Worldwide, women make many contributions to engineering, but they still represent a small minority of workers in the field. As established female engineers grow more visible and vocal, more young women are following them into the discipline.
Engineering is a diverse, challenging field that grapples with tough technical questions. As major engineering projects profoundly impact society, the discipline can reach even greater heights by leveraging women’s contributions.
Women in Engineering: An Overview
In 2013, research indicated just 7% of the engineering workforce in the United Kingdom was female. Some additional growth has been seen in the U.S., due in part to the great expansion in college enrollment among women during the past few decades. In fact, women as a whole outpace men in total college enrollment today.
Recent estimates have suggested as many as 15% of employed engineers in the U.S. are women, and based on research by the American Society for Engineering Education, more women are earning terminal degrees in engineering than ever before. Naturally, this means a greater number of women are contributing to thought leadership in the field.
Studies have shown that women’s participation in engineering, in both academic and non-academic roles, can have an important impact on their younger peers. Opportunities for mentoring and communication help enhance young women’s success as both engineering students and up-and-coming professionals.
The Important Role Women Play in Engineering
In today’s fast-growing startup environment, women have more opportunities to launch their careers in many different types of enterprises. They have been successful both in small and large enterprises, whether as senior executives or team members contributing to innovation.
Some of today’s most prominent female engineers include:
Amanda Stiles — Mission Operations Engineer and Software Developer at SpaceX
SpaceX is one of the leading brands driving the privatization and commercialization of space travel. Stiles was essential to training and simulation development crucial to preparing crews for the challenges of space. Since then, she has moved into a software development role at the company.
Lisa Earnhardt — President and CEO of biotech firm Intersect ENT
Intersect ENT develops medical devices including the Propel steroid-releasing implant for patients with chronic sinusitis. Earnhardt has stood at the helm of Intersect ENT since its early clinical stage, helping it navigate a complex commercial and regulatory environment. Previously, she was president of the cardiac surgery division of Boston Scientific, which is known for high-quality defibrillators and stents.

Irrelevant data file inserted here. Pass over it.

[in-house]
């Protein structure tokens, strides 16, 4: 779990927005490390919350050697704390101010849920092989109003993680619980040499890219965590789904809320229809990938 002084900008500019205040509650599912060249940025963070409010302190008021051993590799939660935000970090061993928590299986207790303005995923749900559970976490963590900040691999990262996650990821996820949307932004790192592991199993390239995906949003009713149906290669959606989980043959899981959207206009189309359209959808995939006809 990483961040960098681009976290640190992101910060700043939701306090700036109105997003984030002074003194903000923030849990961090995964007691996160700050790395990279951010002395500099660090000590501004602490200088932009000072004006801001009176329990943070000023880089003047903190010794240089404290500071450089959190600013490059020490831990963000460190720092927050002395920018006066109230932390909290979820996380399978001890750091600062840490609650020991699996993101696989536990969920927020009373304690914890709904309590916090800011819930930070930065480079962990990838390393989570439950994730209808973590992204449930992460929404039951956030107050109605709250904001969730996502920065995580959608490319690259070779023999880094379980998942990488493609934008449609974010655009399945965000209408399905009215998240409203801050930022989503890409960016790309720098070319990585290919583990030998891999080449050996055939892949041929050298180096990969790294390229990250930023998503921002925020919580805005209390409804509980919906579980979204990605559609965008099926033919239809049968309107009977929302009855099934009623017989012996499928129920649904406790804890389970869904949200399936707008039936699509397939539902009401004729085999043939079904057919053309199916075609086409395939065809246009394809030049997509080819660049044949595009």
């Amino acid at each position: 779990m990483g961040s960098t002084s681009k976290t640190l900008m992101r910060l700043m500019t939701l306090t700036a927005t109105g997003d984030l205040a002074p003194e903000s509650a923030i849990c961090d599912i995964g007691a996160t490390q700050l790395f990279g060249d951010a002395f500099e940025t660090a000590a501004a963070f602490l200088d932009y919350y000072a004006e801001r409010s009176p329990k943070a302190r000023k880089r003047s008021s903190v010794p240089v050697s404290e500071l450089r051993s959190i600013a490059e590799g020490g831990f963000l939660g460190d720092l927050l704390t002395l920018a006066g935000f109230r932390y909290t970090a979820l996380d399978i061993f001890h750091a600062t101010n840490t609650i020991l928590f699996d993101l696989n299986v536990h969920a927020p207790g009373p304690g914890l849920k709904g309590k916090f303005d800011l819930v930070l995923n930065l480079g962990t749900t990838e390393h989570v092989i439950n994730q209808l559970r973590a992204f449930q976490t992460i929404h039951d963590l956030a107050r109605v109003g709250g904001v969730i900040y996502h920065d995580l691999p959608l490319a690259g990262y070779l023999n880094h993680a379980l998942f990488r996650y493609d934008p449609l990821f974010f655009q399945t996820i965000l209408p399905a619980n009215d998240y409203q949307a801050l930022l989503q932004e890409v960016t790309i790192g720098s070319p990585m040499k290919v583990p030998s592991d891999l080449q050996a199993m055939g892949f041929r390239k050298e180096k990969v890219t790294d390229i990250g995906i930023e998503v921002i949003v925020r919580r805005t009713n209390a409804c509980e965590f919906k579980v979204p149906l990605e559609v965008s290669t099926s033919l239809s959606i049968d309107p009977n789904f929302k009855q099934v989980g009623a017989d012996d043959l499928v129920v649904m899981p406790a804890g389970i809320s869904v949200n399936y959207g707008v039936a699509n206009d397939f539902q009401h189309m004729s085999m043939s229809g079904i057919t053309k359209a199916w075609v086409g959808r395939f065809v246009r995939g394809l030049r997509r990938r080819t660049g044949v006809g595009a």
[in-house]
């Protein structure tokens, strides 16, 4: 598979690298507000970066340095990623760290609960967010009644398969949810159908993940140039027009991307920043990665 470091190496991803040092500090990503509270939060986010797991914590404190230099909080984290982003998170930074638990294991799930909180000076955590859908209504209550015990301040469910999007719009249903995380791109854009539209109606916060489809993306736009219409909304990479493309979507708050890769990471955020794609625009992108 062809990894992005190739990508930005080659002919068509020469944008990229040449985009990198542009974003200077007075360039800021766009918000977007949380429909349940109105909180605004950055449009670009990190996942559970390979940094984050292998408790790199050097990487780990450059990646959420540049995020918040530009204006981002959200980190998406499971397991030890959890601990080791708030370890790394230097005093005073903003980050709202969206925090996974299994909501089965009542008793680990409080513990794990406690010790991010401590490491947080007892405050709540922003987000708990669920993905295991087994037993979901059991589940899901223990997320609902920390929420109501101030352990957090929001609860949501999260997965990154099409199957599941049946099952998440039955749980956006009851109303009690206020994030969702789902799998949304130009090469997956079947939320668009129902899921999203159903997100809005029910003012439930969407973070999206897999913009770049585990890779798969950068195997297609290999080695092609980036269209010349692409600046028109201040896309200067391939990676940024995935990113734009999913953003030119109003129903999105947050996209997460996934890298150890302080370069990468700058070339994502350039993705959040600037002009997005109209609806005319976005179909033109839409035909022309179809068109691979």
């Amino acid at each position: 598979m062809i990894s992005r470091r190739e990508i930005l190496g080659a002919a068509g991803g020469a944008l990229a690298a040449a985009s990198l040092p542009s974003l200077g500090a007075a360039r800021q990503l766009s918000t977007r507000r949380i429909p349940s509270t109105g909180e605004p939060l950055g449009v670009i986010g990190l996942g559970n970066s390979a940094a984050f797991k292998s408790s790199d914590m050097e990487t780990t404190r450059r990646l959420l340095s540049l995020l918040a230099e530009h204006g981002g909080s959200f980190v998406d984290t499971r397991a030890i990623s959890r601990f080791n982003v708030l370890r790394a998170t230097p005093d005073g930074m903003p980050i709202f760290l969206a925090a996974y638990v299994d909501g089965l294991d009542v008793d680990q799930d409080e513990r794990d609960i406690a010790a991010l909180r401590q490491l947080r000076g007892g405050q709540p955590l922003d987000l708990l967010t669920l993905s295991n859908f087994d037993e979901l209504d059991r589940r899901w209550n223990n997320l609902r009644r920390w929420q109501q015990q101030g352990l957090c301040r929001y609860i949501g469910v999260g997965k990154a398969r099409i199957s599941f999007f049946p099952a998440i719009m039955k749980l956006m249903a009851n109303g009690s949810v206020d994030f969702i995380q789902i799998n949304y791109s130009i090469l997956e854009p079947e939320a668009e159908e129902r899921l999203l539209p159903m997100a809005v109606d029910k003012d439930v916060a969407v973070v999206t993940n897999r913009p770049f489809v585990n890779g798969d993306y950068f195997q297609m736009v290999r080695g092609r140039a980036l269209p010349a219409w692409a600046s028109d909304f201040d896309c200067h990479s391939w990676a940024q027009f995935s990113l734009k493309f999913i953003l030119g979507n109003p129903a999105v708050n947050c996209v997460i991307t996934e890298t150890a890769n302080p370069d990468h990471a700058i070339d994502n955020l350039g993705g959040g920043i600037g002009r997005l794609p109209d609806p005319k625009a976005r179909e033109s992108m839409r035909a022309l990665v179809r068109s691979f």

Deborah Kilpatrick — President and CEO of digital health startup Evidation Health
During the past few years, healthcare providers have shifted toward full-scale use of electronic medical records. To centralize and leverage these records, new IT solutions are necessary. Deborah Kilpatrick’s Evidation Health helps provide the analytics and other platform capabilities needed to select healthcare technology solutions with proven results. Kilpatrick’s background includes executive and team-level leadership in a wide range of bioengineering and biomechanics-focused roles.
Ayanna Howard — Founder and CTO of Zyrobotics; formerly with NASA
Ayanna Howard is an extremely prolific roboticist whose work has been chronicled in more than a dozen articles. A multiple award-winner who has appeared at many conferences and on TV, she came to international attention in 2008 when MIT named her one of the world’s top technology innovators under age 35. Since then, she has been perhaps best known for her “SnoMote” robots designed to research melting arctic ice. She heads technology and innovation strategy for Zyrobotics, a top provider of advanced adaptive devices.
Karen Schramm — Senior Director of Engineering at chipset developer Broadcom
Broadcom is one of a small handful of chipset developers whose technologies are present in virtually all modern mobile devices. Tiny, even fractional improvements in performance can be major market differentiators, and demand immense engineering skill — particularly at the chip level. Schramm has been particularly active in developing novel technological solutions for the computer networking and telecom infrastructure sector.
Women have participated in modern engineering since the start, but there remains much to be done. By leveraging women’s abilities to the utmost, a more productive and effective world of engineering is possible. When that outcome is fully realized, everyone will benefit. Thankfully, more women of all backgrounds and interests are striving to make it a reality.
Ohio University offers an advanced degree program for engineers who want to become leaders without losing their foundation in engineering. Our online Master of Engineering Management focuses on leadership and management skills and their direct relationship to engineering process improvement, project management, effective communication, and innovative solutions.
The American Society of Mechanical Engineers, “Engineering Still Needs More Women”
Pew Research Center, “Women’s College Enrollment Gains Leave Men Behind”
Business Insider, “23 of the Most Powerful Women Engineers in the World”